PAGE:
2003 champions England tackle the Pumas at Christchurch on September 10 in Pool B - click the link beneath the picture for the full match schedule.
New Zealand will face Tonga in the opening match. The two sides will lock horns in Pool A on the evening of September 9 at Auckland's Eden Park, the venue where the All Blacks beat France in the final of the inaugural World Cup in 1987.
South Africa will begin their World Cup title defence against Wales in Pool D at Wellington two days later.
Twice World Cup champions Australia start their Pool C campaign against Italy at Christchurch on the same day while France, Ireland and Scotland also play on the first weekend although their opponents are still to be determined.
The top two sides from each of the four five-team pools will advance to the quarter-finals, to be held in Christchurch and Wellington on October 8 and 9.
The last four matches, including the third-place play-off, will be held at Eden Park with the semi-finals on October 15 and 16, and the final on October 23.
While Auckland, Wellington and Christchurch had already been confirmed to host the play-offs and the majority of the pool matches, another 10 smaller venues were also allocated games.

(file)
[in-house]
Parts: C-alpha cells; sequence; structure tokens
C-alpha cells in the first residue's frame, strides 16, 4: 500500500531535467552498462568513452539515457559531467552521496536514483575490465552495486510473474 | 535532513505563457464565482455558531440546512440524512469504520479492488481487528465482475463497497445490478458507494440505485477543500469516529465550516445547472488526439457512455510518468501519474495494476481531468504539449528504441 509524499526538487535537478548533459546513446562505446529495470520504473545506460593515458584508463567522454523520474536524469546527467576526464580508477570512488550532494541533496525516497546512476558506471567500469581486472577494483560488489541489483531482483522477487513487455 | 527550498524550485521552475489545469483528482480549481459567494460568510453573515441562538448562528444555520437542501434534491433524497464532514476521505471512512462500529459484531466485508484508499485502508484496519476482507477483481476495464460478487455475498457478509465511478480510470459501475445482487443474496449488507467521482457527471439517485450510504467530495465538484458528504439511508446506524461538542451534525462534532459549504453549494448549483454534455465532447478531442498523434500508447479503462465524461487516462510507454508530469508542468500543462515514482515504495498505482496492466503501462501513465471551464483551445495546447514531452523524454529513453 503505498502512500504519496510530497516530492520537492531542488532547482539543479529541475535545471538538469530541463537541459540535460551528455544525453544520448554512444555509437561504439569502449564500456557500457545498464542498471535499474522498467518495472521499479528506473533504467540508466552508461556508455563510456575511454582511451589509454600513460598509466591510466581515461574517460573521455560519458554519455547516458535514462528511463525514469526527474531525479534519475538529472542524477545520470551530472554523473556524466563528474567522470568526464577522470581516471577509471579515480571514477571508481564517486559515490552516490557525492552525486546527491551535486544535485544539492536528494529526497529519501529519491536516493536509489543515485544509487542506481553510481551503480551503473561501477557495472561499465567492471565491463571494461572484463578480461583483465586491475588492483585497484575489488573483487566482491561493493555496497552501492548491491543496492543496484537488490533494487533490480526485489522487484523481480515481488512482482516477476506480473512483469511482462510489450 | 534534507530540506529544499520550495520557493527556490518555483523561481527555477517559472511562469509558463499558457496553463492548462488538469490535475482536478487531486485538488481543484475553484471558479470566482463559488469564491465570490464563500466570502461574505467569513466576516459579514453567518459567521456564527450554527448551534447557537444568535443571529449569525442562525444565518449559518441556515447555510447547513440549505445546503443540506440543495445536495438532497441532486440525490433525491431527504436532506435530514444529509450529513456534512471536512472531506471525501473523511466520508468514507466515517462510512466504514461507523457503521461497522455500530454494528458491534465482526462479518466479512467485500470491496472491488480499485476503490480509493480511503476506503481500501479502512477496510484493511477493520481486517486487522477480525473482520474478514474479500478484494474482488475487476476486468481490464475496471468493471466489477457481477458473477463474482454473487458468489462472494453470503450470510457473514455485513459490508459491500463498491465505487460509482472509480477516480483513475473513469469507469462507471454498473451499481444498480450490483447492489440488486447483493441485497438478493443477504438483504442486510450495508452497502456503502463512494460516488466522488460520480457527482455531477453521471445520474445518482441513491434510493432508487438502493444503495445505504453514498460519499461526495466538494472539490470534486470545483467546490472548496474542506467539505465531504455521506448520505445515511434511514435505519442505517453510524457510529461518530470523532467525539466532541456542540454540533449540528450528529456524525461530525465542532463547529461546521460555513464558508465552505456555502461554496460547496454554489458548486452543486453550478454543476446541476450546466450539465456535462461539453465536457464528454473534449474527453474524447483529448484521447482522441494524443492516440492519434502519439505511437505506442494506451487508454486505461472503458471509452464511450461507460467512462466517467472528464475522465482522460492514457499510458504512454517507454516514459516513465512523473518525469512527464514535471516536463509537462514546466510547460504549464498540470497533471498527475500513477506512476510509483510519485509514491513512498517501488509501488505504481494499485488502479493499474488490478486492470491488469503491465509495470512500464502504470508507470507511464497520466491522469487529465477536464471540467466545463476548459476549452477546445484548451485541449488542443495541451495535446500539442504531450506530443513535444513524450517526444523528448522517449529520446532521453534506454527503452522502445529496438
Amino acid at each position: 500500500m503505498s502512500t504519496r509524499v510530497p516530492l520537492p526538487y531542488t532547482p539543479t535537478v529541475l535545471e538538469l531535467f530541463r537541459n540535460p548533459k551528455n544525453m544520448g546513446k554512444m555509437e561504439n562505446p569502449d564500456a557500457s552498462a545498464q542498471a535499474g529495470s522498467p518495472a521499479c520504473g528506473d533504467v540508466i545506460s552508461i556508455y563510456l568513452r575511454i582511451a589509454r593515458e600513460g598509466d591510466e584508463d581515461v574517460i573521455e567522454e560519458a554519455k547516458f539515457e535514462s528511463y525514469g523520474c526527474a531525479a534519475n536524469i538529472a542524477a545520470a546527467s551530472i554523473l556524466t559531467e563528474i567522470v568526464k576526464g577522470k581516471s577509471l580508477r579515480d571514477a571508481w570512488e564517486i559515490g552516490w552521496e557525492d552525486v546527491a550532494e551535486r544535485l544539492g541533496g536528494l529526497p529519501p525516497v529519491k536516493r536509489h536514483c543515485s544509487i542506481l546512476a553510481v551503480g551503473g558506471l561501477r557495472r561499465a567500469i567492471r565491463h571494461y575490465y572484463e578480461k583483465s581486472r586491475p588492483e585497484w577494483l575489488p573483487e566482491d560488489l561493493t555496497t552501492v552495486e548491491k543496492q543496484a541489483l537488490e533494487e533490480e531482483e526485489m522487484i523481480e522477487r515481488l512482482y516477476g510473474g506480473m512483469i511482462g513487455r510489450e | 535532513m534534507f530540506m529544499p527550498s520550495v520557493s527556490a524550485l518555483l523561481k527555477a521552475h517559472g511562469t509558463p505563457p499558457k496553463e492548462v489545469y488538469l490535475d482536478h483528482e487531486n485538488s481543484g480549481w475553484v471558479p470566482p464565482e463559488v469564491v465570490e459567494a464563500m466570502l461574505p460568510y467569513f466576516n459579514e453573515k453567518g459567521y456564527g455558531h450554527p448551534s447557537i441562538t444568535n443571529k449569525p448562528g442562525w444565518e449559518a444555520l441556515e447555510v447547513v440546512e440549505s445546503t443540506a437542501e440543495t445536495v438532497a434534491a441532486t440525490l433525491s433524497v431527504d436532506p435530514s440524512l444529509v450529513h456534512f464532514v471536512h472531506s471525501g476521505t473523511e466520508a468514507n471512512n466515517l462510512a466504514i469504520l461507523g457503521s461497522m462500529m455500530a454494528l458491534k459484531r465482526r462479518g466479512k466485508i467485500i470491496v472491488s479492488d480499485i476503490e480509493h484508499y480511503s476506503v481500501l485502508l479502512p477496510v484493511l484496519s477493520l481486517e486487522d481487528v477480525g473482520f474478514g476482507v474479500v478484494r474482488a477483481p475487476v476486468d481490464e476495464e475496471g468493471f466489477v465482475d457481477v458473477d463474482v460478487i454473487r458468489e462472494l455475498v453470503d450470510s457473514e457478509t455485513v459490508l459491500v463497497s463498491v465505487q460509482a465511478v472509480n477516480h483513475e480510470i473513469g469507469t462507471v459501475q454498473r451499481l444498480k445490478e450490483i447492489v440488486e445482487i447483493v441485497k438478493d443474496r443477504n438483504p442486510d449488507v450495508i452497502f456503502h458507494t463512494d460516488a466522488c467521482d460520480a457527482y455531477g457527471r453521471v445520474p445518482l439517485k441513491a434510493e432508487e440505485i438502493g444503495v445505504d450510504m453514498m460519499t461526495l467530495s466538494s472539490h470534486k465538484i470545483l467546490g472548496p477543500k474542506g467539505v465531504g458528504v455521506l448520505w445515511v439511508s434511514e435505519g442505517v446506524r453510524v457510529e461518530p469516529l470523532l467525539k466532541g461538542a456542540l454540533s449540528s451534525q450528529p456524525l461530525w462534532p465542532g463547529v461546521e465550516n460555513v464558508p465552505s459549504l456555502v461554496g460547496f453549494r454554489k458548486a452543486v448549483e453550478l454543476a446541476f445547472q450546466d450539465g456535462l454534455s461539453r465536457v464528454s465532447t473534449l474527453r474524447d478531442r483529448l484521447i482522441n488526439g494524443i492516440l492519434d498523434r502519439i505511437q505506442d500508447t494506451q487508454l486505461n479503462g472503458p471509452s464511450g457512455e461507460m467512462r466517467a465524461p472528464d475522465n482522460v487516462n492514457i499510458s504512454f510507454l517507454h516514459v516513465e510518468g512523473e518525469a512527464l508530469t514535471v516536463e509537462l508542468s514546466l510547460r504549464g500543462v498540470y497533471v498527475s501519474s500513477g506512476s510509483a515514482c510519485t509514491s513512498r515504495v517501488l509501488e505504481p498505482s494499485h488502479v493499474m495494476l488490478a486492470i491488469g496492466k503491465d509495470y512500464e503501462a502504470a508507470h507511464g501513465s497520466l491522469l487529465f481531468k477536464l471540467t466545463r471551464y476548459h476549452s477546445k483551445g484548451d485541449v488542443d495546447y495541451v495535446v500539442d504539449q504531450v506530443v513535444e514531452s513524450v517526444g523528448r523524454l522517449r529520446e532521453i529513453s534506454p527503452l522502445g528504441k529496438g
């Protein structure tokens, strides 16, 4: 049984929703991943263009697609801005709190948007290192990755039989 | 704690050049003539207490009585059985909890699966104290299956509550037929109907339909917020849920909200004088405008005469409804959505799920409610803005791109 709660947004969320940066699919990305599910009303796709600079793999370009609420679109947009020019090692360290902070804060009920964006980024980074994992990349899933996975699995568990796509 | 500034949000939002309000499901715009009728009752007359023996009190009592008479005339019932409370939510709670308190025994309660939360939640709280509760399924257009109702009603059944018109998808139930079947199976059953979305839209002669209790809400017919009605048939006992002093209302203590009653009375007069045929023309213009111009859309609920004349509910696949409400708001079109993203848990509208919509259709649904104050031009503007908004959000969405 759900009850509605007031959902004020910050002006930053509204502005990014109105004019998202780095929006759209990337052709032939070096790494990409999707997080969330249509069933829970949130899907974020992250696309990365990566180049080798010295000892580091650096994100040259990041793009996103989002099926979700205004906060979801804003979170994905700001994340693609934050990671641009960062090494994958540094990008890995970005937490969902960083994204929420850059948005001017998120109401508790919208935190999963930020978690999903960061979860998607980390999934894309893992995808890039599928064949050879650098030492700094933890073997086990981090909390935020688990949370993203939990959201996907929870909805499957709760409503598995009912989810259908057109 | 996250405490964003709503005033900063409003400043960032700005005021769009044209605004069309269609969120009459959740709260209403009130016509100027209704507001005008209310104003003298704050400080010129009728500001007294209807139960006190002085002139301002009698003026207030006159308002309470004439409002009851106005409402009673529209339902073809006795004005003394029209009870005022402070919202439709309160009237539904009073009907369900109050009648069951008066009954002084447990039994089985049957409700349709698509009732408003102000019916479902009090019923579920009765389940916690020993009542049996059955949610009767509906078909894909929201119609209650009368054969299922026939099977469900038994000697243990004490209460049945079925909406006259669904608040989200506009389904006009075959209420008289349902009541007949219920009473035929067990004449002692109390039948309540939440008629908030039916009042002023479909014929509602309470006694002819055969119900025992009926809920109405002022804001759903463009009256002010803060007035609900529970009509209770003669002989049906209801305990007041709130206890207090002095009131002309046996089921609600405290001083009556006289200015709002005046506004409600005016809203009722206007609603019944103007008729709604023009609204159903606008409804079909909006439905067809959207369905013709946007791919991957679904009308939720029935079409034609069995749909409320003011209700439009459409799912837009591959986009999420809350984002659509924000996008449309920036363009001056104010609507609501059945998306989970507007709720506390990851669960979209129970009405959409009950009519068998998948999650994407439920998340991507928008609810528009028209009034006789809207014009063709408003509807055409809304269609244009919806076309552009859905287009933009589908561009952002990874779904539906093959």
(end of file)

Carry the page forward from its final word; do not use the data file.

North Shore, Hamilton, New Plymouth, Rotorua and Dunedin were each given three matches while Whangarei, Nelson, Palmerston North, Napier and Invercargill were awarded two each, taking the tournament to 11 different regions in New Zealand.
"Our philosophy all along has been a stadium of 4 million," said tournament chief executive Martin Snedden.
"We believe today's announcement, building on the knock-out decisions announced last year, takes us further towards the fulfillment of that promise.
"(Rugby New Zealand) has worked very closely with Rugby World Cup Limited (RWCL) over the past few months to bring this to a reality.
"Our collective view is that the match schedule represents the best balance between ensuring a successful tournament in New Zealand while also recognising its global standing."